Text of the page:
Here’s a poem for you. Only I haven’t written it yet.
It’s about those two trees that we see every day. Side-by-side sycamores, standing tall. Solidly together, out on their own. Do you see where this is going, on this particular day in February?
Our trees must have sprung up together, about forty years ago, when a pair of samaras twisted their keys into the ground and were lucky enough to unlock life. Now they’re two that seem as one, a single crown curving into the air, perfectly trimmed by the wind’s natural topiary.
In the summer, their big-bellied swags of leaves keep out the sky, standing proud and expansive as an ancient elm. In the autumn, their sticky leaves turn and drop, suddenly. But they fascinate us most in winter: seeing them like iron sconces with the coral sunrise burning through. Their wine glass shape etched with frost.
like iron sconces with the coral sunrise burning through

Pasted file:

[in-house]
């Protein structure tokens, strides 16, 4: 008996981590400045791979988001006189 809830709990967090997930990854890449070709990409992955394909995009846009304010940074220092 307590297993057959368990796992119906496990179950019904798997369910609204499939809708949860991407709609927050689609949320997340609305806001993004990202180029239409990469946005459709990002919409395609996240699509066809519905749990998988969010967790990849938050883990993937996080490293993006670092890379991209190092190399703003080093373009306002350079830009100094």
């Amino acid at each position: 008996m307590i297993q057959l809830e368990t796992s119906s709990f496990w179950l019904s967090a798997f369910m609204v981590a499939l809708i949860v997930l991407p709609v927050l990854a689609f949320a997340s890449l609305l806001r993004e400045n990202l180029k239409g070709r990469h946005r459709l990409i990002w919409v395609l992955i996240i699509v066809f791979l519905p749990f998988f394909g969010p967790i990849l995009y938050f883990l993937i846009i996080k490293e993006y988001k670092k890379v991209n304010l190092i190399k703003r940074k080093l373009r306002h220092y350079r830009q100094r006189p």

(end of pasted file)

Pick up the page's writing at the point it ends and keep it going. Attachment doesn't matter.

They’re together, but not conjoined. Did you know trees can do that? Their branches touch, it abrades the bark, and their tissues become connected. Inosculation, it’s called. You’re right, a hell of word to lever into a poem. Though I could say something clever about how it’s caused by friction, and how these weird self-grafters are known as husband-and-wife trees. No, too obvious.
Our trees, our special trees, are independent but together. It’s impossible to imagine one being felled, or blown over in a storm. How could one of those strong trunks crash down, leaving its roots helplessly exposed? The remaining tree would stand like a building cracked open by an earthquake, lop-sided, unprotected. No, they must stand together. Our trees.
So I’ll write the poem for you next year. The trees will still be growing then, after all.
© Laura Parker